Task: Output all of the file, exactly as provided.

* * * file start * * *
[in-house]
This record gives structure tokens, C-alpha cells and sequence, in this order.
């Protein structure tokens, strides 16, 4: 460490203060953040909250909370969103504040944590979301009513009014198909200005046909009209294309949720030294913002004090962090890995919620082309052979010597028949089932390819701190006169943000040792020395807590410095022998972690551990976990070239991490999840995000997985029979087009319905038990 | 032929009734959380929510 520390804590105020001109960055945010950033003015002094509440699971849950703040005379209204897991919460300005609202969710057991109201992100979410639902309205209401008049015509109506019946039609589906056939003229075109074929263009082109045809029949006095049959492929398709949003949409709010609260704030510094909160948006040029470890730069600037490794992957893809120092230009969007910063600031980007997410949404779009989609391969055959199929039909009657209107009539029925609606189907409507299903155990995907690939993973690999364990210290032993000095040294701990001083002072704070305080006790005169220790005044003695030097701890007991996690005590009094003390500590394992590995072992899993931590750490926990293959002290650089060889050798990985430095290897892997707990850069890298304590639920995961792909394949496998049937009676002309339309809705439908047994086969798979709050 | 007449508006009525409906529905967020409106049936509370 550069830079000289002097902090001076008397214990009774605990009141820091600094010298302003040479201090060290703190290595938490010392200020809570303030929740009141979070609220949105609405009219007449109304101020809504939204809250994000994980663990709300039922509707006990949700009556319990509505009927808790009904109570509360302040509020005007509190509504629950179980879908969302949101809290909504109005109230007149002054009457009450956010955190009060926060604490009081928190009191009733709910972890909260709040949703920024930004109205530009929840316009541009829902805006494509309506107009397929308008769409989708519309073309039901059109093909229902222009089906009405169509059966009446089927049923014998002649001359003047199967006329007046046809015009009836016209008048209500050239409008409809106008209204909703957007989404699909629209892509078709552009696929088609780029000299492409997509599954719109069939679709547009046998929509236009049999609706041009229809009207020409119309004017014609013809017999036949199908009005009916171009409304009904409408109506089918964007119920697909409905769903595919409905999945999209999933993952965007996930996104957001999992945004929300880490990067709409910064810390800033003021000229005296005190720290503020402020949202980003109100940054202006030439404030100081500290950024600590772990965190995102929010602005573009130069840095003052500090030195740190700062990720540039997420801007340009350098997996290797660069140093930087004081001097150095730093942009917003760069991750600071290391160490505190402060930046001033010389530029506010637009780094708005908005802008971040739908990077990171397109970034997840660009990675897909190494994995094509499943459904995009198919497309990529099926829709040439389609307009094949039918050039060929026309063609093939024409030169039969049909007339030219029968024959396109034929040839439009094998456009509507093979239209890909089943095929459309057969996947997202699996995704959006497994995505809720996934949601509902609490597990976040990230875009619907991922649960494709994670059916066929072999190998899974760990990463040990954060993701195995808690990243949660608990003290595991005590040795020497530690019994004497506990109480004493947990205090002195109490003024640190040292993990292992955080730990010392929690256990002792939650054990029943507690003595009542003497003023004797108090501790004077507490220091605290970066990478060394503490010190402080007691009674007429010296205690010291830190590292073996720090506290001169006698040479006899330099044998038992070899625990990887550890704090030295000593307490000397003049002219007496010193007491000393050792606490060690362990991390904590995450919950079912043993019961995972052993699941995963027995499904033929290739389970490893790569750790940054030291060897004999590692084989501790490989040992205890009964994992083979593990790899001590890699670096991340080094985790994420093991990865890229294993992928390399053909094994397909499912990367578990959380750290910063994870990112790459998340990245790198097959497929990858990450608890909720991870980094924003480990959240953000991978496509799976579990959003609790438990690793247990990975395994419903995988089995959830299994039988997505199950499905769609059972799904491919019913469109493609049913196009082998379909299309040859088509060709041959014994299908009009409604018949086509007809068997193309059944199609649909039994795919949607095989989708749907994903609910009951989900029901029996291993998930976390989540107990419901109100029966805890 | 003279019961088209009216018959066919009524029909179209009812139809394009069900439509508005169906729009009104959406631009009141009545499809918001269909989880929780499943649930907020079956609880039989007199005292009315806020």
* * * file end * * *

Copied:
[in-house]
This record gives structure tokens, C-alpha cells and sequence, in this order.
């Protein structure tokens, strides 16, 4: 460490203060953040909250909370969103504040944590979301009513009014198909200005046909009209294309949720030294913002004090962090890995919620082309052979010597028949089932390819701190006169943000040792020395807590410095022998972690551990976990070239991490999840995000997985029979087009319905038990 | 032929009734959380929510 520390804590105020001109960055945010950033003015002094509440699971849950703040005379209204897991919460300005609202969710057991109201992100979410639902309205209401008049015509109506019946039609589906056939003229075109074929263009082109045809029949006095049959492929398709949003949409709010609260704030510094909160948006040029470890730069600037490794992957893809120092230009969007910063600031980007997410949404779009989609391969055959199929039909009657209107009539029925609606189907409507299903155990995907690939993973690999364990210290032993000095040294701990001083002072704070305080006790005169220790005044003695030097701890007991996690005590009094003390500590394992590995072992899993931590750490926990293959002290650089060889050798990985430095290897892997707990850069890298304590639920995961792909394949496998049937009676002309339309809705439908047994086969798979709050 | 007449508006009525409906529905967020409106049936509370 550069830079000289002097902090001076008397214990009774605990009141820091600094010298302003040479201090060290703190290595938490010392200020809570303030929740009141979070609220949105609405009219007449109304101020809504939204809250994000994980663990709300039922509707006990949700009556319990509505009927808790009904109570509360302040509020005007509190509504629950179980879908969302949101809290909504109005109230007149002054009457009450956010955190009060926060604490009081928190009191009733709910972890909260709040949703920024930004109205530009929840316009541009829902805006494509309506107009397929308008769409989708519309073309039901059109093909229902222009089906009405169509059966009446089927049923014998002649001359003047199967006329007046046809015009009836016209008048209500050239409008409809106008209204909703957007989404699909629209892509078709552009696929088609780029000299492409997509599954719109069939679709547009046998929509236009049999609706041009229809009207020409119309004017014609013809017999036949199908009005009916171009409304009904409408109506089918964007119920697909409905769903595919409905999945999209999933993952965007996930996104957001999992945004929300880490990067709409910064810390800033003021000229005296005190720290503020402020949202980003109100940054202006030439404030100081500290950024600590772990965190995102929010602005573009130069840095003052500090030195740190700062990720540039997420801007340009350098997996290797660069140093930087004081001097150095730093942009917003760069991750600071290391160490505190402060930046001033010389530029506010637009780094708005908005802008971040739908990077990171397109970034997840660009990675897909190494994995094509499943459904995009198919497309990529099926829709040439389609307009094949039918050039060929026309063609093939024409030169039969049909007339030219029968024959396109034929040839439009094998456009509507093979239209890909089943095929459309057969996947997202699996995704959006497994995505809720996934949601509902609490597990976040990230875009619907991922649960494709994670059916066929072999190998899974760990990463040990954060993701195995808690990243949660608990003290595991005590040795020497530690019994004497506990109480004493947990205090002195109490003024640190040292993990292992955080730990010392929690256990002792939650054990029943507690003595009542003497003023004797108090501790004077507490220091605290970066990478060394503490010190402080007691009674007429010296205690010291830190590292073996720090506290001169006698040479006899330099044998038992070899625990990887550890704090030295000593307490000397003049002219007496010193007491000393050792606490060690362990991390904590995450919950079912043993019961995972052993699941995963027995499904033929290739389970490893790569750790940054030291060897004999590692084989501790490989040992205890009964994992083979593990790899001590890699670096991340080094985790994420093991990865890229294993992928390399053909094994397909499912990367578990959380750290910063994870990112790459998340990245790198097959497929990858990450608890909720991870980094924003480990959240953000991978496509799976579990959003609790438990690793247990990975395994419903995988089995959830299994039988997505199950499905769609059972799904491919019913469109493609049913196009082998379909299309040859088509060709041959014994299908009009409604018949086509007809068997193309059944199609649909039994795919949607095989989708749907994903609910009951989900029901029996291993998930976390989540107990419901109100029966805890 | 003279019961088209009216018959066919009524029909179209009812139809394009069900439509508005169906729009009104959406631009009141009545499809918001269909989880929780499943649930907020079956609880039989007199005292009315806020």